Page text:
As is the case with most ultra-specialized gadgets, most consumers won't have a use for it and therefore won't be able to justify the high price. But, for the creative professionals for who this was built, you know who you are, and you're going to love it as the device smooths any editing workflow.

Manuel Delgado

© Manuel Delgado

Manuel Delgado

© Manuel Delgado

Final thoughts
The Loupedeck seems a little complex at first and takes some time to set up for your particular workflow, but once it's ready, the Loupedeck CT makes editing RAW photos a completely new experience and very enjoyable as well.

It warrants that money to those who spend a lot of time editing and those who use a variety of software daily. It is much more suitable for a wider variety of programs than the Loupedeck+. If you use Adobe products, it is pretty much flawless.

The CT is the evolution of an idea that has formed with the help of a great deal of feedback from customers, as well as knowledge about the applications that it has been designed to control.

If you work with feature-rich software day in and day out the Loupedeck CT offers a lot of potentials to improve your workflow. Also, this is an amazing tool to controlling streams by switching between your scenes. Other possibilities are hiding and unhiding any unwanted sources or skipping/muting events at any time. It is also possible to control the audio levels of your sources easily with the dials.

What other users are saying about Loupedeck CT
Felgra Yogatama highlights that the versatile hardware with the software that drives it and you've got a creative tool that is very flexible and can adapt to different software. Add the ability to customize it to your liking and you can do a lot with it. While I liked the older Loupedeck + for use with Lightroom I didn't think it's Adobe Premiere Pro and Final Cut Pro X integration worked all that well. It felt too much like it was trying to stuff the hardware into a place it wasn't meant to go, and it didn't make you faster when video editing no matter what YouTube said. That's not the case with the Loupedeck CT.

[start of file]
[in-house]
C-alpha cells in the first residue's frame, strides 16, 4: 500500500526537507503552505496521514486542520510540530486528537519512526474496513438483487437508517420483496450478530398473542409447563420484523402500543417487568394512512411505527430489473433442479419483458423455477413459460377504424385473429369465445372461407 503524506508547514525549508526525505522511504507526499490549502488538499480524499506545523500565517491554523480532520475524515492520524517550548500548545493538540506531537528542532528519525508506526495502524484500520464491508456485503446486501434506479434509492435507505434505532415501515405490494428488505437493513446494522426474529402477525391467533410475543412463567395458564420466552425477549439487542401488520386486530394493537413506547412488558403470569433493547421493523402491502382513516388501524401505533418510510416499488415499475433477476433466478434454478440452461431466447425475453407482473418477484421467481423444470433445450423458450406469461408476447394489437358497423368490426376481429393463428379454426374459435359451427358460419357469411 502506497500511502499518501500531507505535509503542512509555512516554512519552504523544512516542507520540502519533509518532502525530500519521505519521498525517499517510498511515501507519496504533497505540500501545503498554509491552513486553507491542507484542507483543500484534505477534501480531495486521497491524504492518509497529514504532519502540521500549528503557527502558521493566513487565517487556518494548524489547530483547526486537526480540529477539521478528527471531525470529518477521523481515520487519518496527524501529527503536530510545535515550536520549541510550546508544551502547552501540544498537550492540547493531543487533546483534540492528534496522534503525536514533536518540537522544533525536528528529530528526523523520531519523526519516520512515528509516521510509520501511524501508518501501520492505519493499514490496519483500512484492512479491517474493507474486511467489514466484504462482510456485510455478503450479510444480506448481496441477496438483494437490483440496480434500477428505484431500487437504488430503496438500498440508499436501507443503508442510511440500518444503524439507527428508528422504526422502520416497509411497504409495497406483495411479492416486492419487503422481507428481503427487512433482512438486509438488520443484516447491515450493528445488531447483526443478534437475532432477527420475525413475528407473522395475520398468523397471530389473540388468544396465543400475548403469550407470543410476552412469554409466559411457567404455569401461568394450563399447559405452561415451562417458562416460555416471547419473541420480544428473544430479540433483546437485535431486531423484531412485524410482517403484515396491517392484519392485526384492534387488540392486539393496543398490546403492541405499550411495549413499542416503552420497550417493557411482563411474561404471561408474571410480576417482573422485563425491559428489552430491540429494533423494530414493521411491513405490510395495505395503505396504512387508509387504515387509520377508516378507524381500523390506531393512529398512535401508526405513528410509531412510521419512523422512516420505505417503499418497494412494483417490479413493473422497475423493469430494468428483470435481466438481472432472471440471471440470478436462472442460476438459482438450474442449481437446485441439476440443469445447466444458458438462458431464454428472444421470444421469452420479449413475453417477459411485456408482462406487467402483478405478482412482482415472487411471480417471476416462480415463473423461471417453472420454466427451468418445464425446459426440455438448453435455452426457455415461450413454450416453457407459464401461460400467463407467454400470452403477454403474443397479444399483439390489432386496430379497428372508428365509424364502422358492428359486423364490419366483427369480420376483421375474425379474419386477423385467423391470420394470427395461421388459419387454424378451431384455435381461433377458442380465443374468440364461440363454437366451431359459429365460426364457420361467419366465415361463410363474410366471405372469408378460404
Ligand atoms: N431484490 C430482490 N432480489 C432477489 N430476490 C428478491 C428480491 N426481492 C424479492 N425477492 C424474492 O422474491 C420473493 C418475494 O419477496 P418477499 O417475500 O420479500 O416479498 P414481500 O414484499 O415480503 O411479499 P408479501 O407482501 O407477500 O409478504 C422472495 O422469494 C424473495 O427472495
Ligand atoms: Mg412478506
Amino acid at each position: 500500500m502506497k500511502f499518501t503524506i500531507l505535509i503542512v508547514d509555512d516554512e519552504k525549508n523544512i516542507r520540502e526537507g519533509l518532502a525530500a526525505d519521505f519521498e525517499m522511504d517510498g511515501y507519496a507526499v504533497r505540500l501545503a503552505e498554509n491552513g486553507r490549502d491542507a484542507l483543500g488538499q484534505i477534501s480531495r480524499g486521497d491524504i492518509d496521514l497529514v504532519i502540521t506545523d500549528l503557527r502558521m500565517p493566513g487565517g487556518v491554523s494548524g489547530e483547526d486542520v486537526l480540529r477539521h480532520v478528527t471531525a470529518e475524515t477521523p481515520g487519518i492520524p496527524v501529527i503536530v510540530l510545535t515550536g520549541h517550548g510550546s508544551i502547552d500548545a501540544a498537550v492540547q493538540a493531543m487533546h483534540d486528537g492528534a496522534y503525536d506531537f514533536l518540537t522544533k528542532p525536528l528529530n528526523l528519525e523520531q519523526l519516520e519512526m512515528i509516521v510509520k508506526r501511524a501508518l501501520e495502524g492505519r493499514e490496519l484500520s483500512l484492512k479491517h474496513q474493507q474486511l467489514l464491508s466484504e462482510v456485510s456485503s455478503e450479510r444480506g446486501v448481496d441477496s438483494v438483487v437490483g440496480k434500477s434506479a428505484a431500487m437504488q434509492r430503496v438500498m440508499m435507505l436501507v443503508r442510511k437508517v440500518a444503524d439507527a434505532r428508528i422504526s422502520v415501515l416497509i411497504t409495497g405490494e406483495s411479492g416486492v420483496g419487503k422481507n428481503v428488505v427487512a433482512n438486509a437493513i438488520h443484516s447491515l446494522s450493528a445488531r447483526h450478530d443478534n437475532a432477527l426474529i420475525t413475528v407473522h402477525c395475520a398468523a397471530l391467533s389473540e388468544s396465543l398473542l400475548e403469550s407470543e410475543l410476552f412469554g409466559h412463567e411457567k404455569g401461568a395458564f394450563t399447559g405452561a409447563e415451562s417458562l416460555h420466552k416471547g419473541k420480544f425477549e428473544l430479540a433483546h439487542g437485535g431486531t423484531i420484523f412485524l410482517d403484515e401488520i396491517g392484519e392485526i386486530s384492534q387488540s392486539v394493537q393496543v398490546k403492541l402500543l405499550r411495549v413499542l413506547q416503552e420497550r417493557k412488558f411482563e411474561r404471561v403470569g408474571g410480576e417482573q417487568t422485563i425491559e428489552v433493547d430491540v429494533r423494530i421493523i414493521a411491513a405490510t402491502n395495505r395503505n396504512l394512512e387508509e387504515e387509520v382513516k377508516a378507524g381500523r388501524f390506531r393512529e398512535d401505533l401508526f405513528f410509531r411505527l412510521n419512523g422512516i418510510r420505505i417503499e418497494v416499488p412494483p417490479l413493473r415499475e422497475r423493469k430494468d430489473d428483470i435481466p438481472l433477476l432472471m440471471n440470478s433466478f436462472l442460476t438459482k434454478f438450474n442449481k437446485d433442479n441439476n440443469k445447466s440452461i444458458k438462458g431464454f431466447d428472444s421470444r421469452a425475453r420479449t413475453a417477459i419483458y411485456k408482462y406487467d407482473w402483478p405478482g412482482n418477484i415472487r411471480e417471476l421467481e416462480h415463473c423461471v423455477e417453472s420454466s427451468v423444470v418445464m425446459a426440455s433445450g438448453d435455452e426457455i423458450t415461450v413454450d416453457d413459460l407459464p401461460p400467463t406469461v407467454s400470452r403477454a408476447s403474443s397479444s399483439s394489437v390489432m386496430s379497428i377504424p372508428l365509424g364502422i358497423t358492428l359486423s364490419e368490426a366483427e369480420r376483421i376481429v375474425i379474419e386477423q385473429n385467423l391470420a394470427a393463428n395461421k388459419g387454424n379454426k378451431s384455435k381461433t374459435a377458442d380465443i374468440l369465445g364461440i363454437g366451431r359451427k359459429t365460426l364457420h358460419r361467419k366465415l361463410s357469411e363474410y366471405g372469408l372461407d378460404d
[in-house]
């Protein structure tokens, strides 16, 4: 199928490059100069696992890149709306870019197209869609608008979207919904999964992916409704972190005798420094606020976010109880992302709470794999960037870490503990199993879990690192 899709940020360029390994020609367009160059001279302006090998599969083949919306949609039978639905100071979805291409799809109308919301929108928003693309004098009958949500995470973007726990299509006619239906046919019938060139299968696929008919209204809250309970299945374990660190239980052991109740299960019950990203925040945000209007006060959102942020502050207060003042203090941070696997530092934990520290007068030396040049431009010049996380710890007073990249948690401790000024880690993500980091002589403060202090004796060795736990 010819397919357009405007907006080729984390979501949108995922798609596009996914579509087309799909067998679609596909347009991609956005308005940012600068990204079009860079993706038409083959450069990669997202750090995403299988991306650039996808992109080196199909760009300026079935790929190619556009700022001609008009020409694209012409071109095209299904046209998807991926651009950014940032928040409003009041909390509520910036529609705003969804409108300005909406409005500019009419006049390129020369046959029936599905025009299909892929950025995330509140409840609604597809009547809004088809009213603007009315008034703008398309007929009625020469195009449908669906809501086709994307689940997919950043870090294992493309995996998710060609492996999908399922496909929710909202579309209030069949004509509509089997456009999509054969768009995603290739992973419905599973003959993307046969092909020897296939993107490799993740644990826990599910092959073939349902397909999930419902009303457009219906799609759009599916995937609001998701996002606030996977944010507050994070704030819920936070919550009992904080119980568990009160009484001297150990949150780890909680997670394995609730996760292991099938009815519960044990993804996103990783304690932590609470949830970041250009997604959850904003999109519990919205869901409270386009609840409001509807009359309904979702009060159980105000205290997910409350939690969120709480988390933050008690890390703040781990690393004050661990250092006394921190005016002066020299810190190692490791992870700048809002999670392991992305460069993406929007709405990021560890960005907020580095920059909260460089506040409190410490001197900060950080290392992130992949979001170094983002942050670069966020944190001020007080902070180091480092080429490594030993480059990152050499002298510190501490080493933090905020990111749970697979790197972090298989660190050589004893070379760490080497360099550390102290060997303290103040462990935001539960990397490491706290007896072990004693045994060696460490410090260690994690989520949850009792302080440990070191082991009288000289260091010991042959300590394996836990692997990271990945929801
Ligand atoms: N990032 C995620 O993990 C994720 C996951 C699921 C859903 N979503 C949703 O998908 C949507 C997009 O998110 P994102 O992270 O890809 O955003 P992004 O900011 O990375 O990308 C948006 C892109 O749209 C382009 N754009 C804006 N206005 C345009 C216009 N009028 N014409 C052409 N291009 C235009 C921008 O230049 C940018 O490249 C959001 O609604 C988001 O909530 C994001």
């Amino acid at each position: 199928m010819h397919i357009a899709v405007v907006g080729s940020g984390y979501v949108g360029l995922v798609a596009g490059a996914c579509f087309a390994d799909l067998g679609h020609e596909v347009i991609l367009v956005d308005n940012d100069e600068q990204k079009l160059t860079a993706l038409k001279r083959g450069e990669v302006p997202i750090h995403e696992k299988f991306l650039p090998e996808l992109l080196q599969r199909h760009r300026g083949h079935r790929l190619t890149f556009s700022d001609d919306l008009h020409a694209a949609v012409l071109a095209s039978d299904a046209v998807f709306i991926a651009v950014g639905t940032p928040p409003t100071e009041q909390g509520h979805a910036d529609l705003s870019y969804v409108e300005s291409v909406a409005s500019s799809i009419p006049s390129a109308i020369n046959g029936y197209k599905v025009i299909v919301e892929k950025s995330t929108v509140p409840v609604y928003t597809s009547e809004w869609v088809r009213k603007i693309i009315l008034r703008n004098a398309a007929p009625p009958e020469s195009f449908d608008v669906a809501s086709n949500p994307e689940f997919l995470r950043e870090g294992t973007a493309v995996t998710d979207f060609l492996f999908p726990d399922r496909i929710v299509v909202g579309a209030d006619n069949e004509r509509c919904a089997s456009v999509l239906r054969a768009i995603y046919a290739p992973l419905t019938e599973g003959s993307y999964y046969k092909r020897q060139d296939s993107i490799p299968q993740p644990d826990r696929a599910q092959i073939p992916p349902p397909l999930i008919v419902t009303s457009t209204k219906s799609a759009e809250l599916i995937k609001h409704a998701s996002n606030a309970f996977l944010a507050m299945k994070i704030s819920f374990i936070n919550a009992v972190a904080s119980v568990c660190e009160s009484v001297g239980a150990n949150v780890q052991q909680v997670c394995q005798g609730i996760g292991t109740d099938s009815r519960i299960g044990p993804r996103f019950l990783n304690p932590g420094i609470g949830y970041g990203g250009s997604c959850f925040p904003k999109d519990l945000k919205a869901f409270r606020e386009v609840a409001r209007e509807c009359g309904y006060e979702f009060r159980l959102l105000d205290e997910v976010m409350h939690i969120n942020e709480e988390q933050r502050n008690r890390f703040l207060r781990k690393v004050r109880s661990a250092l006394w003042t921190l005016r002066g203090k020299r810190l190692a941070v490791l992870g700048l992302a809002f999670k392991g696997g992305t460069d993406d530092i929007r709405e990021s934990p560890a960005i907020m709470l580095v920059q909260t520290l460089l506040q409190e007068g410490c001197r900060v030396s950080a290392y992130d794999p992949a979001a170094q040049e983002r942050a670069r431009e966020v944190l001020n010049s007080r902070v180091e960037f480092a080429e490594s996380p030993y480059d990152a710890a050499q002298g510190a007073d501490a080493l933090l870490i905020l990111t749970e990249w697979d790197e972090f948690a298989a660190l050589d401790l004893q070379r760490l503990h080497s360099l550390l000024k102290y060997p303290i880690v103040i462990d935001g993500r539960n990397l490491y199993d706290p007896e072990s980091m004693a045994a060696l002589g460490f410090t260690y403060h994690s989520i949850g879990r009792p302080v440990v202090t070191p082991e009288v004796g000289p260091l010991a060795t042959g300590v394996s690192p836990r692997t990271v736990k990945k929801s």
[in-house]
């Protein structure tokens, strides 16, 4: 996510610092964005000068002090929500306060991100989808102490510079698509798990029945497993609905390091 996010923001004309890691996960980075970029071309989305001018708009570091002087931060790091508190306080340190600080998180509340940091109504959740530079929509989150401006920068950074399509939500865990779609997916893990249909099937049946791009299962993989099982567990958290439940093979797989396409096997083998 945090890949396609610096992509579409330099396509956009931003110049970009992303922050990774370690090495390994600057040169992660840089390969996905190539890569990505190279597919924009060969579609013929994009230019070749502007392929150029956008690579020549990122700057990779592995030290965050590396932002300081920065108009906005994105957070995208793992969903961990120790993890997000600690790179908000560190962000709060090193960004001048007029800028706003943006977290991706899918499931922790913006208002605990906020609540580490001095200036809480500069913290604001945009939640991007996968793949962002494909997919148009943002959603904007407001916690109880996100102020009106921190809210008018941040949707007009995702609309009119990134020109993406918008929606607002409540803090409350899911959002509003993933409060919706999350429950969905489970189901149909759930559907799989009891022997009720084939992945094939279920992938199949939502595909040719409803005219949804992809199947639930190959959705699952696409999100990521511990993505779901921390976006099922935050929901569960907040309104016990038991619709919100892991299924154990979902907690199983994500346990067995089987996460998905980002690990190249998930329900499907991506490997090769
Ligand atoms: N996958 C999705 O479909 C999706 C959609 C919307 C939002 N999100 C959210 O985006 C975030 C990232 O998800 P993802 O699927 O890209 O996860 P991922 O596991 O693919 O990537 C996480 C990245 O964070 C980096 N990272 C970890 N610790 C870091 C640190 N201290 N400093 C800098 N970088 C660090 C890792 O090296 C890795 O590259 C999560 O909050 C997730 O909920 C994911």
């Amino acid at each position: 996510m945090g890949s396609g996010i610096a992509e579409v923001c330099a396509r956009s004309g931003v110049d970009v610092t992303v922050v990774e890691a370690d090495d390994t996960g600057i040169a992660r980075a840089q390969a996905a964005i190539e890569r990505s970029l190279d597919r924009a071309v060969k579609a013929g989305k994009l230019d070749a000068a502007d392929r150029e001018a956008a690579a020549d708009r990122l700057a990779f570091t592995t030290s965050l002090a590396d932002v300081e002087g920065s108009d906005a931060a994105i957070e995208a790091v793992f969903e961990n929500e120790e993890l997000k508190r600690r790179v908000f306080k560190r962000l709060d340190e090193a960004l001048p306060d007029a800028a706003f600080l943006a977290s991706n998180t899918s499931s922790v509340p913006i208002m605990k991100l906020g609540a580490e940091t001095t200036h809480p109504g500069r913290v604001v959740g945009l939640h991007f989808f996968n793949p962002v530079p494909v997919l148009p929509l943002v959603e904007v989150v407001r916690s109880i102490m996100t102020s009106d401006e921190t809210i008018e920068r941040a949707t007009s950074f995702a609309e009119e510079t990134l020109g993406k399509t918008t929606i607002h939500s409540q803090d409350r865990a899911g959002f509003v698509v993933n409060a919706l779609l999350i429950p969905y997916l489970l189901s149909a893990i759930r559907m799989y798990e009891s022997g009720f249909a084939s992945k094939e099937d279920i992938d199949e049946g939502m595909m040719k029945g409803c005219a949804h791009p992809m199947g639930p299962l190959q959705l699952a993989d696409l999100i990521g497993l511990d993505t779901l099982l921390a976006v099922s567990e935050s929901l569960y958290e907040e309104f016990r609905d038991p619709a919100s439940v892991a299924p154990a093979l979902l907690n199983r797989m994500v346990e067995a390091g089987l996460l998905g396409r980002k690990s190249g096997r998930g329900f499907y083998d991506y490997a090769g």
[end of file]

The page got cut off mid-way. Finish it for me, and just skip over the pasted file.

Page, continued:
Felgra Yogatama on Instagram

Brian Akerson explains "the reasons I love the Loupedeck CT is the ability to fine-tune each adjustment, the nearly unlimited ability to customize its features, easy mobility, and the fact it works with more than a single application. The unit is more than capable to speed up your workflow, although it does take time to break the long-held habits of using a keyboard and mouse. I wish there would have been some sort of kickstand to angle it on my desktop, but that is simply superficial. Once one is used to the Loupedeck CT workflow, its abilities are boundless. I do not regret buying this tool one single bit."
Brian Akerson on Instagram
Brian Akerson's Website

Aral Tasher mentions "the Loupedeck CT has allowed me to fully streamline my whole workflow for creating content on Instagram. From a high-level, the extensive customization options on the CT created an opportunity for me to adjust it to best fit my existing workflow, and not the other way around. And similar to its predecessor Loupedeck+ because of the tactile it removes the 'friction' in the post process phase; I'm less focused on the slider values on Lightroom and more on the content itself."
Aral Tasher on YouTube
Aral Tasher on Instagram

Manuel Delgado

© Manuel Delgado